(Image courtesy of Senseonics)
The makers of a device new to the U.S. market hope it will help people with diabetes better manage their disease. Using first-of-its-kind technology, the Eversense Continuous Glucose Monitoring (CGM) System’s sensor can be implanted in the arm for up to three months.
Already available in Europe for the past two years, the Senseonics device was approved by the U.S. Food and Drug Administration (FDA) on June 21 for use in people age 18 and older. The device is a three-part system: a fluorescence-based sensor that is implanted into the upper arm at a doctor’s office, a transmitter worn over it to communicate data, and a mobile app that shows glucose levels, trends, and alerts.
The user’s glucose readings are automatically sent to the app every five minutes, and it can warn that levels are headed to a high or low. The sensor even transmits on-body alerts through vibrations, regardless of whether the user’s mobile phone is nearby.
Other currently available CGMs require self-administered changes of the sensor roughly every 6–10 days, while the Eversense remains viable for three months, at which point a physician can remove the device and implant a new one in the patient’s other arm.
“Research has repeatedly demonstrated the clinical benefits patients experience with regular CGM use, including improved glucose control and protection against severe hypoglycemia,” said Dr. Steven Edelman, a professor of medicine at University of California San Diego, as well as the Founder & Director of Taking Control of Your Diabetes, and a Senseonics board member. “Despite these benefits, a significant number of people with diabetes do not use, or have access to, continuous glucose monitoring.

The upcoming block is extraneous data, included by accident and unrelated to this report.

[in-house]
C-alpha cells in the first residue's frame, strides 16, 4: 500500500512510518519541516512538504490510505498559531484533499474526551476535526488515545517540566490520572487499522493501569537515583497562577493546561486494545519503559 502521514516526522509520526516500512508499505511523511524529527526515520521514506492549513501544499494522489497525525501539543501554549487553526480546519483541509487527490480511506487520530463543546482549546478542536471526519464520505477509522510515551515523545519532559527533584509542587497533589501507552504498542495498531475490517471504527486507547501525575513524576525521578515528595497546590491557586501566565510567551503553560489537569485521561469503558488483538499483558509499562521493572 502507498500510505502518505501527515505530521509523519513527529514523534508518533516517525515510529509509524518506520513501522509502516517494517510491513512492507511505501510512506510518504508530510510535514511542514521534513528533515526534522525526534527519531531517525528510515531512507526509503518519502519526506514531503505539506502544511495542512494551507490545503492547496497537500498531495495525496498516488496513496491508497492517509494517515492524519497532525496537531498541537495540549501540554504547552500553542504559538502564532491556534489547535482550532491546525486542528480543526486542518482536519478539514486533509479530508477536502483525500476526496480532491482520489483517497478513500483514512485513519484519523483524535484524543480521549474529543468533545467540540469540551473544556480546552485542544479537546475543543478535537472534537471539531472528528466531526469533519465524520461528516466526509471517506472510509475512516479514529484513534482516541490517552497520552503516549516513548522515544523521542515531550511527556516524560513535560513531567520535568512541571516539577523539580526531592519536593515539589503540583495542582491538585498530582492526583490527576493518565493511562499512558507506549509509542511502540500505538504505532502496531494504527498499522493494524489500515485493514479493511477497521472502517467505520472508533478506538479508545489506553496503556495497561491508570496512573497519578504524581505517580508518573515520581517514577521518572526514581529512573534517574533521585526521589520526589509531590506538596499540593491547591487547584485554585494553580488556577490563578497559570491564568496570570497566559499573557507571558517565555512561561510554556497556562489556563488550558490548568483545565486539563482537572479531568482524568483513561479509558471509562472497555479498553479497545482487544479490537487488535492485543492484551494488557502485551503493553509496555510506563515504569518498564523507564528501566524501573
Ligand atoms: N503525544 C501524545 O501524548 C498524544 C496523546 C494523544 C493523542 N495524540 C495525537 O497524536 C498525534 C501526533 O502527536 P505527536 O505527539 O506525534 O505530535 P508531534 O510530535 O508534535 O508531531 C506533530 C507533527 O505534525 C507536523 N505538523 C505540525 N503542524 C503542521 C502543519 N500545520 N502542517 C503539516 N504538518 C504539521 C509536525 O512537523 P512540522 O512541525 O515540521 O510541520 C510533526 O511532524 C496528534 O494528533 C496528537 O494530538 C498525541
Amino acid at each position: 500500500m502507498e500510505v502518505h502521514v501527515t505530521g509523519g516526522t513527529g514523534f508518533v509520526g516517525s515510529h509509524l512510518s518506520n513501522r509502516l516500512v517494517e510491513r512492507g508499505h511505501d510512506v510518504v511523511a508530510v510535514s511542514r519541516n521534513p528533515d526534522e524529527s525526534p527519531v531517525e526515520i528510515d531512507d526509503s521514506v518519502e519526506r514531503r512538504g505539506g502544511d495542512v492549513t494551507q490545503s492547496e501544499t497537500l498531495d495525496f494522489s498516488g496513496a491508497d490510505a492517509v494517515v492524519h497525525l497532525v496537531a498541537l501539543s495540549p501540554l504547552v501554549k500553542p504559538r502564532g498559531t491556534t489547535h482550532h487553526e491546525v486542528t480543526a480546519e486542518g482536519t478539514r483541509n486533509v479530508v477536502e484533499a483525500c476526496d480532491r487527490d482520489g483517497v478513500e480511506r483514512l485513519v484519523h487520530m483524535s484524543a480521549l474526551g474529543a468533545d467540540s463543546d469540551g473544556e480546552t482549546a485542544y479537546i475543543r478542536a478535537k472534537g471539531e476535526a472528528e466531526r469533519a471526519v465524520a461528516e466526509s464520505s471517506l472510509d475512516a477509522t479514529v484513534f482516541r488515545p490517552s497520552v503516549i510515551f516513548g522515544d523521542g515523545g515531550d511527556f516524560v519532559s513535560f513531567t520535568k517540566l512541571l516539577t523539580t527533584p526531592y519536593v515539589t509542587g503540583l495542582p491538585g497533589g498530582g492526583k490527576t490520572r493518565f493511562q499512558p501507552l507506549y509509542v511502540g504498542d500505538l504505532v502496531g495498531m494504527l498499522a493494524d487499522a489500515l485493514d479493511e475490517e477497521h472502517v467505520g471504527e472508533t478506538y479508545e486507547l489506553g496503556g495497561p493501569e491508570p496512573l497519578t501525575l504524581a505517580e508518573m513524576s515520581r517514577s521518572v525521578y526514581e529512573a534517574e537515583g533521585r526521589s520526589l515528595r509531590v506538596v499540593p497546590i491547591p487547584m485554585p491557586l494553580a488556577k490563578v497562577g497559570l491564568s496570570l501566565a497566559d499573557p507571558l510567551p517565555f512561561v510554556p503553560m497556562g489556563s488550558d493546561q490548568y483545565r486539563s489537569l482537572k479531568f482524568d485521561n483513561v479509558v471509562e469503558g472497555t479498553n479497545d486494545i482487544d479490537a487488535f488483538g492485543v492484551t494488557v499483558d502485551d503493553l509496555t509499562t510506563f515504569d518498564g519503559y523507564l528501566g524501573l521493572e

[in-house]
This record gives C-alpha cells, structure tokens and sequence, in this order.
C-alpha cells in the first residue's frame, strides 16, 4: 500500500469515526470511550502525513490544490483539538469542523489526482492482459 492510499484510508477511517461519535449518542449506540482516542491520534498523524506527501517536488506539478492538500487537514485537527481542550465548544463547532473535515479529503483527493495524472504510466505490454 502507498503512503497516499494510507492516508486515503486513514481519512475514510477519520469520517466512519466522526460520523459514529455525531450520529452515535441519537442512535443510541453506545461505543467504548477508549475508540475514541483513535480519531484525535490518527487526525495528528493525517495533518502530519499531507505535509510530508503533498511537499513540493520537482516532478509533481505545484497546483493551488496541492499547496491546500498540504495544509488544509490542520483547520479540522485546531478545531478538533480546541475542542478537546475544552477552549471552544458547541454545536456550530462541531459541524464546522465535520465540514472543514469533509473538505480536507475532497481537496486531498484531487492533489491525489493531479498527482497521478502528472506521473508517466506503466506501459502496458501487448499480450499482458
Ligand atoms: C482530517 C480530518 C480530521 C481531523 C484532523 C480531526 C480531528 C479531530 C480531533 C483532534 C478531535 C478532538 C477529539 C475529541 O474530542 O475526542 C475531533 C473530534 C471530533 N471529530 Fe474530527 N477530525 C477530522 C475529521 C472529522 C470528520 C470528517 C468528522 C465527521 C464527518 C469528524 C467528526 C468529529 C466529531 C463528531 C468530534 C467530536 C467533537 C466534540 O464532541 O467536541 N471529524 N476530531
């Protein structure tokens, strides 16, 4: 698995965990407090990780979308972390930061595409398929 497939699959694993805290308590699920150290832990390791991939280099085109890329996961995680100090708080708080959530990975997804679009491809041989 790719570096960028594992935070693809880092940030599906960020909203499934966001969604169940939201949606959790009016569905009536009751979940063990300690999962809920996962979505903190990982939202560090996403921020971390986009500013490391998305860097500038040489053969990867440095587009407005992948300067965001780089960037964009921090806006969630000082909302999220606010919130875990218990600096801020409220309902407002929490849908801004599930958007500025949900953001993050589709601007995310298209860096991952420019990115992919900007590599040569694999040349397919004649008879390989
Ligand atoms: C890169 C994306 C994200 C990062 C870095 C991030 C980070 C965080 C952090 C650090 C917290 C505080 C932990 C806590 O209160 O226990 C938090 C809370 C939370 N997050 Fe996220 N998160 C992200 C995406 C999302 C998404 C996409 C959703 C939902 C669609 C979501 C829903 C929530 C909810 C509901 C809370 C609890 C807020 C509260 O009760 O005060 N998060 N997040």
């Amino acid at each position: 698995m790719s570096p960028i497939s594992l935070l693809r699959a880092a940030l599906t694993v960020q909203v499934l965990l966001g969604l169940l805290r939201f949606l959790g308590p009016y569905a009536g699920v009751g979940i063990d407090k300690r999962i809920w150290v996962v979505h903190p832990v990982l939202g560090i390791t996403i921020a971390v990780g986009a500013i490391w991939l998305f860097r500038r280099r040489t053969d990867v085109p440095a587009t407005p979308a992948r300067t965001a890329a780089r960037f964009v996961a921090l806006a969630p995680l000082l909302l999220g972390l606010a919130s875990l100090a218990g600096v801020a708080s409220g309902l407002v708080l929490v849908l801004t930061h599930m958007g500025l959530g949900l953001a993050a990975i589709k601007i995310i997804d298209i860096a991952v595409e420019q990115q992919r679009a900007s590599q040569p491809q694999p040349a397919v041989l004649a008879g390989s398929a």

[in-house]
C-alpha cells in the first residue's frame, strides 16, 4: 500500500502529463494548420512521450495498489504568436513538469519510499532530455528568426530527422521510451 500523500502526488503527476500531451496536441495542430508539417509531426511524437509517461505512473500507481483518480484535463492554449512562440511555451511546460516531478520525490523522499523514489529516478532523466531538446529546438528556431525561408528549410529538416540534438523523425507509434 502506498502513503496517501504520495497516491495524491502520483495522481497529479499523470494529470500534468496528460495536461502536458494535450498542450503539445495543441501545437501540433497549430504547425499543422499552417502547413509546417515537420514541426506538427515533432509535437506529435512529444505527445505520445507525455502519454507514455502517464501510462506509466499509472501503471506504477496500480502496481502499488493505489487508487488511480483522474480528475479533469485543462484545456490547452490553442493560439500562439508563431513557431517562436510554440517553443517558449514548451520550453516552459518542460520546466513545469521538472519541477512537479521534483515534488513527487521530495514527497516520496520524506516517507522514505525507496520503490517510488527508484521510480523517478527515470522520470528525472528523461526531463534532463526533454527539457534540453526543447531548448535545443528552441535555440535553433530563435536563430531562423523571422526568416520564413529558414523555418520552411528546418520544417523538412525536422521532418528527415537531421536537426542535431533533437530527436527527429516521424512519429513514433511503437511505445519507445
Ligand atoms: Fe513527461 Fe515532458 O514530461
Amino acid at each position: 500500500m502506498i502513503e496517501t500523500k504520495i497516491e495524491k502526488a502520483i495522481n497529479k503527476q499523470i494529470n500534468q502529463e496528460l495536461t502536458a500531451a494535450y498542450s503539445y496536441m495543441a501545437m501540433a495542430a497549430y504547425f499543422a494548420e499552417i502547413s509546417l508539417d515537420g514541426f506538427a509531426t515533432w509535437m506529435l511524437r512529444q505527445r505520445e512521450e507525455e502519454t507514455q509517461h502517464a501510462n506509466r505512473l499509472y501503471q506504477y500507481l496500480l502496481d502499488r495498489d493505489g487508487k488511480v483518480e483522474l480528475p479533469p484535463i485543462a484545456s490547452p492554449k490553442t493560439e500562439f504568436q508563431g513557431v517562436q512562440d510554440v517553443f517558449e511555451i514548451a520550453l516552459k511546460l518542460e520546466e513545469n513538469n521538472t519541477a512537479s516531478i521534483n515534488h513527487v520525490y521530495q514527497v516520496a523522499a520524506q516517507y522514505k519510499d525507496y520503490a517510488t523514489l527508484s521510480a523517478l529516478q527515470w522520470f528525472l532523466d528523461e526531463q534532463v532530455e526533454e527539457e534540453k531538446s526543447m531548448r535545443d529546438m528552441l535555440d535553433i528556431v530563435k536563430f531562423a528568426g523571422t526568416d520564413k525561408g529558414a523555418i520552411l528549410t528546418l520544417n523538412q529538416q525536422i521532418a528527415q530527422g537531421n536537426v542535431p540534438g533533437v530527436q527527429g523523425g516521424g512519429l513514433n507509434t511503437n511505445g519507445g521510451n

Only an estimated 25 percent of people with Type 1 diabetes use CGMs, and Edelman explains this may be due to “concerns surrounding sensor accuracy, sensor insertion, and sensor discomfort. So, it’s important that patients have choices and that medical device companies continue to advance the field of CGM with innovations that make it easier for the end user.”
The first generation of CGMs were introduced roughly two decades ago, and initial error margins were in the double digits. The Eversense CGM boasts of a significantly lower margin of 8.5, and aims to eliminate other barriers as well, including difficulty of self-administering, discomfort, bruising, indiscreet appearance, and short-term use.
This CGM does not eliminate the need for daily fingersticks, which help ensure accuracy, but it can help eliminate unhealthy glucose highs and lows throughout the day.
“With the parallel trends of wearable personal devices and medical implantables for people to manage their health, this product exemplifies the natural evolution for diabetes devices,” said Tim Goodnow, president and CEO of Senseonics. “More importantly, we believe the unique features Eversense offers will help open up CGM to millions of people with diabetes who, up to this point, have been hesitant to try CGM despite the clear health benefits it provides.”
Want to learn more about managing glucose levels with CGM? Read “Sensing the Big Picture With Continuous Glucose Monitoring.”